PRESCHOOL TEACHERS receive the OrganWise Guys® (OWG) curriculum, lesson plans, Foods of the Month education from the OWG curriculum, and training on responsive feeding. Each center will receive best practice menu modification recommendations.
PROVIDERS in the CLINICS receive OWG education materials to display in the waiting room, OWG videos to play in the waiting area, OWG patient education and health trackers. Additionally, training topics covered by Dr. Ashley Weedn, MD, MPH, FAAP, an Associate Professor in the Department of Pediatrics at the University of Oklahoma Health Sciences Center include obesity sensitivity, clinic efficiency, and motivational interviewing.
PARENTS are encouraged to participate in Family WATCH nights that utilize the National Institutes of Health’s EatPlayGrow™ curriculum. A parent toolkit was developed for the purpose of increasing nutrition and physical activity in the family home.
WATCH has many components and resources for our stakeholders, they have the option to select and modify the components available to them and implement based on the wants and needs of their community.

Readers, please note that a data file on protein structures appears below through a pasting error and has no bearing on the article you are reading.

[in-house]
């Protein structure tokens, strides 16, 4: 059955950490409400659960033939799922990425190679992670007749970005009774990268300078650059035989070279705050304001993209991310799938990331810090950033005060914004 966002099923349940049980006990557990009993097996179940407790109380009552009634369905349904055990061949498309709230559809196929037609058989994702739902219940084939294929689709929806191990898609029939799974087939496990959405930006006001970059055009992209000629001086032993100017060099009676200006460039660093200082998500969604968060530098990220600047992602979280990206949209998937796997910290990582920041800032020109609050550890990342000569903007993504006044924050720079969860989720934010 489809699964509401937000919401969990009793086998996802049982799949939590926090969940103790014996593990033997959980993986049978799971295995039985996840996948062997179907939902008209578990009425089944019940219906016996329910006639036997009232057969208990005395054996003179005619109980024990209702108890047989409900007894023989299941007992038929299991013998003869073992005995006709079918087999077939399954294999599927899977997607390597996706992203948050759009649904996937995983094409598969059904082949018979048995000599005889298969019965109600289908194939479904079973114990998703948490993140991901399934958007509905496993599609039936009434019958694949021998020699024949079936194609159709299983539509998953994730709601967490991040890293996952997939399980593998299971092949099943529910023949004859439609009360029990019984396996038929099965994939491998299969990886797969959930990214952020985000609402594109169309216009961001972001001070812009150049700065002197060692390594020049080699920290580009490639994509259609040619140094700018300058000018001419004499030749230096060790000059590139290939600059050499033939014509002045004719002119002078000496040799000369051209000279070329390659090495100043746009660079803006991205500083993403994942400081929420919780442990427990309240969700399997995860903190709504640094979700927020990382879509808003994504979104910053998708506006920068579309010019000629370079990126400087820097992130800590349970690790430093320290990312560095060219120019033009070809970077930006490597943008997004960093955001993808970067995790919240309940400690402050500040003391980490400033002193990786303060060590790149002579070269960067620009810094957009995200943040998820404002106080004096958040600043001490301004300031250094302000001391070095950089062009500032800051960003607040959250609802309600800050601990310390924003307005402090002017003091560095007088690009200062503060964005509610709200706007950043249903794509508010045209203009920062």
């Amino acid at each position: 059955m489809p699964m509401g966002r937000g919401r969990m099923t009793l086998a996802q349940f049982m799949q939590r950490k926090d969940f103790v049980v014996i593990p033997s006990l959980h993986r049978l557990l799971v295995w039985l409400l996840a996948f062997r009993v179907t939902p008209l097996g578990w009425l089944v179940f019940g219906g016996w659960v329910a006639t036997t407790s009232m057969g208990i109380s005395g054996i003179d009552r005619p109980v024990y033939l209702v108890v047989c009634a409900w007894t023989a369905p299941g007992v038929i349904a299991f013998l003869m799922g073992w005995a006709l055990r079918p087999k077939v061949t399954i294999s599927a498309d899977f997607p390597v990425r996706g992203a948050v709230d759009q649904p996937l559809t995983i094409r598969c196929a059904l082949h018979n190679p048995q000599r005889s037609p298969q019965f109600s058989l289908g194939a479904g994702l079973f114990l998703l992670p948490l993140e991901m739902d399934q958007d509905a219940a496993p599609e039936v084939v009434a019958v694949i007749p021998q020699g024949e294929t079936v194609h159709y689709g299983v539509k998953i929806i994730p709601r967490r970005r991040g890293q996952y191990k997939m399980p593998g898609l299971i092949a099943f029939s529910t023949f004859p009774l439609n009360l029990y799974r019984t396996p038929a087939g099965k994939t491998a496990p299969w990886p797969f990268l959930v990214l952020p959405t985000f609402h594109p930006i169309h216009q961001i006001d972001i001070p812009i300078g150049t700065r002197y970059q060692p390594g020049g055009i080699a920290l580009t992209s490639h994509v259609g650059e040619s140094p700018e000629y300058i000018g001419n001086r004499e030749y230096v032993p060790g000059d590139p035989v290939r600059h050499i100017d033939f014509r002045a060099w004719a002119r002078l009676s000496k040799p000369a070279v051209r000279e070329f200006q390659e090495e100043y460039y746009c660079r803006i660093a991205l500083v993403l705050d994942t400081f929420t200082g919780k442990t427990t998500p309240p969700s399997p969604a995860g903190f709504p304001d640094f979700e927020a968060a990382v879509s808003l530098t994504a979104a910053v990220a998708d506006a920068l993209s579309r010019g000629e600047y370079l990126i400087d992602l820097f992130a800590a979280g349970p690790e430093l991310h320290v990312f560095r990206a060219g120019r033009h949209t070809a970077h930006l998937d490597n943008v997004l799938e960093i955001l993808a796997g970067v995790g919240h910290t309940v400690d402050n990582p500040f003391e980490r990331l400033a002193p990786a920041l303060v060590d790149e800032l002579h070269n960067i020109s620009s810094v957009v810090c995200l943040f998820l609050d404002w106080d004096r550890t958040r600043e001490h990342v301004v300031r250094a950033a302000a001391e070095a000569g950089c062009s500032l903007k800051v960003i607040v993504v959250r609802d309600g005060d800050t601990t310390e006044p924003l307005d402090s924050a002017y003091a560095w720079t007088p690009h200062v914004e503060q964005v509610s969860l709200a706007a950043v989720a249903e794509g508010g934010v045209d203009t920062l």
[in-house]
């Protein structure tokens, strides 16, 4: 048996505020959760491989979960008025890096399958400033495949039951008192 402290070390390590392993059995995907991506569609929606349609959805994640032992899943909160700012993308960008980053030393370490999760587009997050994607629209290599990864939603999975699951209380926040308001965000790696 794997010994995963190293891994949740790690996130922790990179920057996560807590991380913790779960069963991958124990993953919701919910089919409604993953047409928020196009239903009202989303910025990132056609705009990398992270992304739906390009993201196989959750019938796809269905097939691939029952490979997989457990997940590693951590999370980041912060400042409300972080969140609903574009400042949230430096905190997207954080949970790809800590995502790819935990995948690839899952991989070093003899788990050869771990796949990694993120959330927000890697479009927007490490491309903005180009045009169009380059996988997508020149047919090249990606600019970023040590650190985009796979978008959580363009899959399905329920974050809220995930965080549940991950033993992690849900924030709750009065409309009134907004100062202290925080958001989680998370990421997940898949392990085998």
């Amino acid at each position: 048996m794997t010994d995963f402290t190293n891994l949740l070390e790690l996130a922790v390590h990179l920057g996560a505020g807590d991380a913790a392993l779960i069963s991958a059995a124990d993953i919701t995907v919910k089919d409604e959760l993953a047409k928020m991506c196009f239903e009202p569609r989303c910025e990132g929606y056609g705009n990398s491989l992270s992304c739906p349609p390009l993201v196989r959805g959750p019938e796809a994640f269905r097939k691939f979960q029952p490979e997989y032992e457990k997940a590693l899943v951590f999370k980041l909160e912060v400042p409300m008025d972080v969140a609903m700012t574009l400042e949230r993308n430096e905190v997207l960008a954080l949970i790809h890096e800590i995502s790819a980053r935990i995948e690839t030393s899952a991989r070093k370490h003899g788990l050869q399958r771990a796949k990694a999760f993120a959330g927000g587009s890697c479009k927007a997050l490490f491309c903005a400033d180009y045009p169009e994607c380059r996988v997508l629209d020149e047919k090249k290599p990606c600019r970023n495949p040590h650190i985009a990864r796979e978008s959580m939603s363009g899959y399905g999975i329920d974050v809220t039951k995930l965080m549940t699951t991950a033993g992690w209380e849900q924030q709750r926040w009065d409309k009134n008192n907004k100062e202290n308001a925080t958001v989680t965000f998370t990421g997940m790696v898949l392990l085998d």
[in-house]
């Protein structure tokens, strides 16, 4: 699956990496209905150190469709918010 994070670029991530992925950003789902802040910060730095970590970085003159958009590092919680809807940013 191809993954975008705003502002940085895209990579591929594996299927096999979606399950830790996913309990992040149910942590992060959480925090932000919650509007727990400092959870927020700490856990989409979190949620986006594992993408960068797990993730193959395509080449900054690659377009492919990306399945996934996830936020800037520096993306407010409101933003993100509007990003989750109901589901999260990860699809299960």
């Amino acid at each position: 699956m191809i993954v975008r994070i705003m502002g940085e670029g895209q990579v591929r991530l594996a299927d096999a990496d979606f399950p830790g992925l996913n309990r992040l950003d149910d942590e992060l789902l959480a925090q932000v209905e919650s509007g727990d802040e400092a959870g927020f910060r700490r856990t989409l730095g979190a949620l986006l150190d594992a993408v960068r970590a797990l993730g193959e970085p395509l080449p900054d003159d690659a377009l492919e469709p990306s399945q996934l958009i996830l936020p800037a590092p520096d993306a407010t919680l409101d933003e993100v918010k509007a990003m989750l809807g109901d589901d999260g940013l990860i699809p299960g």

Year 1: 2018
- September 2018- May 2019, we partnered with Wyandotte Nation, Eastern Shawnee, and Bearskin Clinic in Northeastern Oklahoma. This year we utilized the OWG curriculum in the ECEs during the 16-week Spring semester and provided the clinic with materials to display and play an OWG video in their waiting room. We learned to effective communication varies with tribal leadership and being responsive and flexible to the individual community needs are more important.
Year 2: 2019
- October 2019-April 2020, WATCH expanded into the Cheyenne and Arapaho community in western Oklahoma. With this expansion the program implemented in multiple head starts, multiple clinics, and saw increased parent engagement. Learning from year 1, Teachers were given a modified curriculum with 8 lessons over 16 weeks, providers were given materials for all 3 clinics, and our staff developed and presented family WATCH nights for parents at the Concho and Canton Head Starts. COVID-19 restrictions created barriers and limited community engagement, but midway through implementation the program was able to provide two WATCH nights in which teachers stated enjoying the curriculum that was given. In addition, WATCH provided 138 take home Parent toolkits to help families remain physically active and gave insight on healthy nutrition practices.